To best experience NFL.com please download Adobe Flash and turn on JavaScript.

Draft Prospects

Photo of Chad Rinehart
Chad Rinehart (OT)
Height: 6'5"
Weight: 320
College: Northern Iowa
Conference: Missouri Valley
Hometown: Boone, IA
High School: Boone
Featured Prospects

Selected by: Washington Redskins
Round: 3
Pick (Overall): 33 (96)
Pick Analysis: Rinehart was very impressive at the Senior Bowl and has good strength. He's able to pull and moves well for a guy his size. He may have potential to play tackle as well, but has not played against strong competition so he will need some time to develop. He gives the Redskins depth on the offensive line with a chance to grow into a starter.

Overview

Overview

Professional scouts flocked to Northern Iowa to see what many feel is the NCAA Subdivision's premier draft prospect in 2007. One of the most dominant left tackles in the game, Rinehart anchored the Panthers' offensive line since moving into the lineup as a freshman.


The decorated blocker is equally proficient in opening holes for the ground game or sliding back to protect the quarterback's blind side in passing situations. With Rinehart at left tackle, Northern Iowa has averaged over 400 yards per game in total offense (410.84 yards per game) over the last three seasons. The team ranked 10th in rushing (219.36 yards per game) and fourth in total offense (408.27 ypg) during his junior year.


At Boone High School, Rinehart was a standout offensive lineman. He earned All-State second-team honors as both a junior and senior. He was also a first-team All-District and All-Conference choice during his final two seasons. Rinehart also starred for the track team, qualifying for the state finals in the discus.


Pursued by the Naval Academy, Rinehart decided to enroll at Northern Iowa. He spent the 2003 season competing as an offensive tackle on the scout team. In 2004, he took over at left tackle, starting the team's first five games before undergoing a laparoscopic appendectomy on October 21. He missed three games while recovering before returning to the field as a reserve for the team's final three contests. He finished his first season with the team with an 87.57% grade for blocking consistency, delivering four touchdown-resulting blocks in the process.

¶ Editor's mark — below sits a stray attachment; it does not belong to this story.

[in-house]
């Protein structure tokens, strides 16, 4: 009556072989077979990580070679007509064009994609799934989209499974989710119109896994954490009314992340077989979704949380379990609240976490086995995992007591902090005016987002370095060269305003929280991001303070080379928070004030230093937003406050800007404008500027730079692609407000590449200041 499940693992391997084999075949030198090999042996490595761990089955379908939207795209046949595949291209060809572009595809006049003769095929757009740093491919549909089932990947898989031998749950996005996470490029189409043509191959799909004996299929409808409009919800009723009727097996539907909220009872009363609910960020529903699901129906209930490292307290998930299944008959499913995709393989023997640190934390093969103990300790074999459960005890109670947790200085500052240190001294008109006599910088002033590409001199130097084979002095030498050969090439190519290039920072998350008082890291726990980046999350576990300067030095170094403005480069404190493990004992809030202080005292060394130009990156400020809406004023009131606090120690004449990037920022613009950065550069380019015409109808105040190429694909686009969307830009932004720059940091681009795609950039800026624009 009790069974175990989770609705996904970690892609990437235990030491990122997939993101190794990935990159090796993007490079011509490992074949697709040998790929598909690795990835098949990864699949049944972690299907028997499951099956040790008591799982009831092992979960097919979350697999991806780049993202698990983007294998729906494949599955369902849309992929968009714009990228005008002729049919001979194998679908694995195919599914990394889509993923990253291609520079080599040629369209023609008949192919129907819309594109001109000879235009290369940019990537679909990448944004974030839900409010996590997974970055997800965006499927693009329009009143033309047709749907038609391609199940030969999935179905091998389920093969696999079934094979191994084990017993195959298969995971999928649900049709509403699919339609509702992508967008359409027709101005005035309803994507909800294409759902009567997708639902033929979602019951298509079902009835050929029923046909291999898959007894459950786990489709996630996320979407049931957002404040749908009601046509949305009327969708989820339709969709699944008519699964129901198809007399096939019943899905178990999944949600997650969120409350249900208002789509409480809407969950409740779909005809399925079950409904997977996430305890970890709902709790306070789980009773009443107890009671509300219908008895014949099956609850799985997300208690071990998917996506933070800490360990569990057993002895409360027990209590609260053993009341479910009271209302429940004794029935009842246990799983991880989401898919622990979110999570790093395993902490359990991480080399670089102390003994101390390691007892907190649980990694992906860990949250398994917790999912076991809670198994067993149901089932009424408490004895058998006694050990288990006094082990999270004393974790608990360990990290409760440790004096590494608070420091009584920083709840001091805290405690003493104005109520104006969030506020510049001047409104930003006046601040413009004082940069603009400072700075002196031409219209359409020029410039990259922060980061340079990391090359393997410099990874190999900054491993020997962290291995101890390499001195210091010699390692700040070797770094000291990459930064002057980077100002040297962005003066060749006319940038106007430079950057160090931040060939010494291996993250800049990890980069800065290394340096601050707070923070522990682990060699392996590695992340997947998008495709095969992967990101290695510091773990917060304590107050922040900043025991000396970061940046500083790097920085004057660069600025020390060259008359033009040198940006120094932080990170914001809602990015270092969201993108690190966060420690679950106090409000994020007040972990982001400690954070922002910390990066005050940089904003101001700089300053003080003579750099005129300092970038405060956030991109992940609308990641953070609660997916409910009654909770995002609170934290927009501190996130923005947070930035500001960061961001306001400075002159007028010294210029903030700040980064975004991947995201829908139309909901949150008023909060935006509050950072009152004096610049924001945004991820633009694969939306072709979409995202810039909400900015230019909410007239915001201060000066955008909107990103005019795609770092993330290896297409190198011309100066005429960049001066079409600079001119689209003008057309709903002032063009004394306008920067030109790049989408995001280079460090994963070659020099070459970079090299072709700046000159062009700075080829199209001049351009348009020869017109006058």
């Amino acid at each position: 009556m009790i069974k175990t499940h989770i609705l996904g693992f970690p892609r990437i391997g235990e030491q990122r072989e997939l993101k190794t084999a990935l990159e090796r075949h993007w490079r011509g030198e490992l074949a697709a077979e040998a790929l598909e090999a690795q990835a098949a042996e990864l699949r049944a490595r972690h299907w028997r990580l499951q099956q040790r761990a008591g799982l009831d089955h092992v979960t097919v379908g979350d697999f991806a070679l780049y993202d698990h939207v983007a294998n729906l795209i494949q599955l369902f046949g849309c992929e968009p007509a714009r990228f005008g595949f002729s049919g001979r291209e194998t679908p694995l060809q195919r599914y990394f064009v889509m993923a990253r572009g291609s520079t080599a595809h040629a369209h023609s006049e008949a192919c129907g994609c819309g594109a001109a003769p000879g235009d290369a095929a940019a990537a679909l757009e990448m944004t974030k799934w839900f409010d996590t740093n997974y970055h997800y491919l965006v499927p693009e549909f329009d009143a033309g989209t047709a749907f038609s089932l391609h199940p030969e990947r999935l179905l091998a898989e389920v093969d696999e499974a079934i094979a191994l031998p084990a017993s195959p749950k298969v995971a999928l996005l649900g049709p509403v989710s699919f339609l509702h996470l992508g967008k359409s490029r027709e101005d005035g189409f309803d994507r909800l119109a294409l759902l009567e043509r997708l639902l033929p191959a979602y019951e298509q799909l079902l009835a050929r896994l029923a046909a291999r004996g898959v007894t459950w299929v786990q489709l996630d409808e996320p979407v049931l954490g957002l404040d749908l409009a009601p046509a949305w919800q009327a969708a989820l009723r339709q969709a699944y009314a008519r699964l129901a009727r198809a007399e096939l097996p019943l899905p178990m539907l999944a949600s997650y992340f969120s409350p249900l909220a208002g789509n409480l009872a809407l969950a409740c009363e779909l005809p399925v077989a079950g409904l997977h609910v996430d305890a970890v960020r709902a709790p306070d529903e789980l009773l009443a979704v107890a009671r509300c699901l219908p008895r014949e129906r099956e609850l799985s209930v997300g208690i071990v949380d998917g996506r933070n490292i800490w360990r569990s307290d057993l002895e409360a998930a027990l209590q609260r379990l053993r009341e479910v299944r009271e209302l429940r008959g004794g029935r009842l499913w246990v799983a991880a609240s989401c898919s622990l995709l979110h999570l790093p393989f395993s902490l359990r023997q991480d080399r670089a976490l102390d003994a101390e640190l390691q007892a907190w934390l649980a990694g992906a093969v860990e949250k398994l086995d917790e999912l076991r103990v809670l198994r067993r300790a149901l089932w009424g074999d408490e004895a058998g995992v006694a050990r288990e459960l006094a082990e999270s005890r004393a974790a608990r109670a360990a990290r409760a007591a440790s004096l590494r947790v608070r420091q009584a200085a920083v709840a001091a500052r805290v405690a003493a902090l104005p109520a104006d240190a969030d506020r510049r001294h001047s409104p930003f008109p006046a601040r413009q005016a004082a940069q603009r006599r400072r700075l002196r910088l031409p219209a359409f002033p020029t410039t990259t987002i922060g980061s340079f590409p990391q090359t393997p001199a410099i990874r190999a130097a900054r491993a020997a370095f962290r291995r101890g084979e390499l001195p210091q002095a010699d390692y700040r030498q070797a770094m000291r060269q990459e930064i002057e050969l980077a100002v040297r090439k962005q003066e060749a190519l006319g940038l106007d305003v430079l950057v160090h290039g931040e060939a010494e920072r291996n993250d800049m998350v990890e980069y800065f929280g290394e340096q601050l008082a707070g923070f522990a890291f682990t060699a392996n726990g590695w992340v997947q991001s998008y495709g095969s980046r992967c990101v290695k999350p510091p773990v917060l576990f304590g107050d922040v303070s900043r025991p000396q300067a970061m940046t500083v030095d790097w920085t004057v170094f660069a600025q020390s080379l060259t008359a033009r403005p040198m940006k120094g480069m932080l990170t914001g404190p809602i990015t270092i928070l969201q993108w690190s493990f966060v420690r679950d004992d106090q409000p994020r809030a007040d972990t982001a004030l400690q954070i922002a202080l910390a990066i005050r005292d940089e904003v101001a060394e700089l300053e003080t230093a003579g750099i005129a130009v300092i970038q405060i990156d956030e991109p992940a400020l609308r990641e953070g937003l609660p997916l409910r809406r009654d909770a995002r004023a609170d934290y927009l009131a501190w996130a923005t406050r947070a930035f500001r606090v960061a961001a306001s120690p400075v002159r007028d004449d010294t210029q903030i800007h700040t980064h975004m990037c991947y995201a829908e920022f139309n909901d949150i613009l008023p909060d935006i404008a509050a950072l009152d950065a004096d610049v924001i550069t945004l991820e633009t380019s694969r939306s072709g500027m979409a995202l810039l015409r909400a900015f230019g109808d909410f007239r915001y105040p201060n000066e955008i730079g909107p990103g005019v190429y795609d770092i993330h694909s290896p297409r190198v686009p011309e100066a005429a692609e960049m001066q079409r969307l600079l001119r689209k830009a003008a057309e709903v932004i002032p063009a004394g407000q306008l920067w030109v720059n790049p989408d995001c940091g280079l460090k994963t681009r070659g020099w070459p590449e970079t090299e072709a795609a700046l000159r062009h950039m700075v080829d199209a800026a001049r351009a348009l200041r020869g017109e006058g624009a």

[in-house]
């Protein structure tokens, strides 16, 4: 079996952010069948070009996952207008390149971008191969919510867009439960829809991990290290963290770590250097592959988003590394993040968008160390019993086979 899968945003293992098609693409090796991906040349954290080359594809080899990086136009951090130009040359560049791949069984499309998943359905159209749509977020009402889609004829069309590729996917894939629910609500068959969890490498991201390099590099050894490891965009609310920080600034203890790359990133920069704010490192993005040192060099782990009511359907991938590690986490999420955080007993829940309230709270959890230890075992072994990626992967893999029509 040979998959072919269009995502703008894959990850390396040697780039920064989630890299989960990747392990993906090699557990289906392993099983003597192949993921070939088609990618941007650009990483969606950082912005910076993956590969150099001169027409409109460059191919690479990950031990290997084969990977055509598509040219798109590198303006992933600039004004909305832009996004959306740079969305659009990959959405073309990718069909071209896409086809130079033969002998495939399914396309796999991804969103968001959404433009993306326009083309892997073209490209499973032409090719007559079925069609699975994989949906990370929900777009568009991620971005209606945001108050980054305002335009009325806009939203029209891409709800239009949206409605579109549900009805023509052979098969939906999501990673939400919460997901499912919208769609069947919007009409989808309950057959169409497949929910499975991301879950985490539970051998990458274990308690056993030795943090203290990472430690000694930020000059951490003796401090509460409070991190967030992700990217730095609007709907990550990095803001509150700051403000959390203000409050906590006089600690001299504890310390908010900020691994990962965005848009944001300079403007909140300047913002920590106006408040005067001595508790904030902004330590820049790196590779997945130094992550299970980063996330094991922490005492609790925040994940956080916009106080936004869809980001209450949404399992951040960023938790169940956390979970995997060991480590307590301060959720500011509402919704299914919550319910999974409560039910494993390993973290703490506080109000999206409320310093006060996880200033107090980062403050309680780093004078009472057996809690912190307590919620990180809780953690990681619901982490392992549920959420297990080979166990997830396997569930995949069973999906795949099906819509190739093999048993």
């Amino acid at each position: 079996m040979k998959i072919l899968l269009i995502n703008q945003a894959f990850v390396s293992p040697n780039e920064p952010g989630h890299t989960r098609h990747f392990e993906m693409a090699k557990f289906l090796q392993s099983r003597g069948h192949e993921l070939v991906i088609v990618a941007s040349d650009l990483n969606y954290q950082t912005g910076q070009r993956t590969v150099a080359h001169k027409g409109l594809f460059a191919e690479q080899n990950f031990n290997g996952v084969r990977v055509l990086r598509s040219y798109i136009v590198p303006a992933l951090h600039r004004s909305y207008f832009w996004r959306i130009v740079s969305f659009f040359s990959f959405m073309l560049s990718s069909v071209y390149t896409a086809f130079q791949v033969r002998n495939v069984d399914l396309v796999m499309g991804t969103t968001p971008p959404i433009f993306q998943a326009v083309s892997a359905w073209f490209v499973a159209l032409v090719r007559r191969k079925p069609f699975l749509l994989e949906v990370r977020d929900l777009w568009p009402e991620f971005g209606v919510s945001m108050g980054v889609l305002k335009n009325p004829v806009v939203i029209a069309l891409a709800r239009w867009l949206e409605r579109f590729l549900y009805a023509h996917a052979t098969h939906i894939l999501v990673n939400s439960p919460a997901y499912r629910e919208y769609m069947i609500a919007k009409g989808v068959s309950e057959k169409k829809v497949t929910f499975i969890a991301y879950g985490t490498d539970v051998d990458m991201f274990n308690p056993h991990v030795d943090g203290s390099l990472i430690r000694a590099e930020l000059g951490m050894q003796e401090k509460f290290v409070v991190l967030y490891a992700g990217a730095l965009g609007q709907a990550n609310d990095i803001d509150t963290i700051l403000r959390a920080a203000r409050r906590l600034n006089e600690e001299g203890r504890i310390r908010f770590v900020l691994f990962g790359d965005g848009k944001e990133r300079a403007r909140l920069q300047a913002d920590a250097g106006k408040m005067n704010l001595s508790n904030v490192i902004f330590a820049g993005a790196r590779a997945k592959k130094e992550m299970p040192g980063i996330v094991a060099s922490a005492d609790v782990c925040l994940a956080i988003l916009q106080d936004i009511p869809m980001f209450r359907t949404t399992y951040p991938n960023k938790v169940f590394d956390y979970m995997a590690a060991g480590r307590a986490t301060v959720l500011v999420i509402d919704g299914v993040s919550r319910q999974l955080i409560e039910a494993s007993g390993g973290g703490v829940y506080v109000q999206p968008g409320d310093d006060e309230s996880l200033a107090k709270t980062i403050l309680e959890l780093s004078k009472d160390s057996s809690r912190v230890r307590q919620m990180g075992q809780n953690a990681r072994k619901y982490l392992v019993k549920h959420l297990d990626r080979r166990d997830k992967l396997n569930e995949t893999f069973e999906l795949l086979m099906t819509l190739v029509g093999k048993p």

Rinehart began to establish his dominance in the trenches as a sophomore in 2005. He earned All-Gateway Conference first-team honors and was a second-team All-Northwest Region choice by Football Gazette. He completely manhandled his opponents, coming up with 134 knockdowns, including 13 touchdown-resulting blocks and an impressive 17 blocks downfield. He registered an 87.13% grade for blocking consistency, helping the team average 236.8 yards per game passing and 400.53 yards in total offense.


Rinehart garnered Associated Press and Sports Network All-American second-team honors in 2006. He was an All-Gateway Conference and All-Northwest Region first-team choice and earned his third Gateway Offensive Lineman of the Week honors during his junior campaign.


He helped a unit that ranked fourth nationally in total offense with an average of 408.27 yards per game and ranked 10th in the Division 1-AA ranks with an average of 219.36 yards per game on the ground. He delivered 105 knockdowns in 11 games, producing 17 touchdown-resulting blocks and 15 more blocks downfield. He held his opponents to just three stops behind the line of scrimmage and a total of 14 tackles (10 solo), as he led the 1-AA linemen with an 89.64% grade for blocking consistency.


As a senior, Rinehart was a consensus All-American first-team and unanimous All-Gateway Conference first-team selection. He continued his dominance, as he graded 88.64% for blocking consistency, the highest mark of any offensive lineman in the FCS ranks. He collected 103 knockdowns with 17 touchdown-resulting blocks and 12 blocks downfield. The offense responded to his blocking by averaging 457.3 yards per game, an improvement of close to 50 yards per game from the previous season.


High School

Attended Boone (Ia.) High School, playing football for head coach Jon Walcyk...Earned All-State second-team honors as both a junior and senior...First-team All-District and All-Conference choice during his final two campaigns...In addition to excelling on the gridiron, he also starred for the track team, qualifying for the state finals in the discus.


Copyright NFLDraftScout.com, distributed by The Sports Xchange.

Analysis

Analysis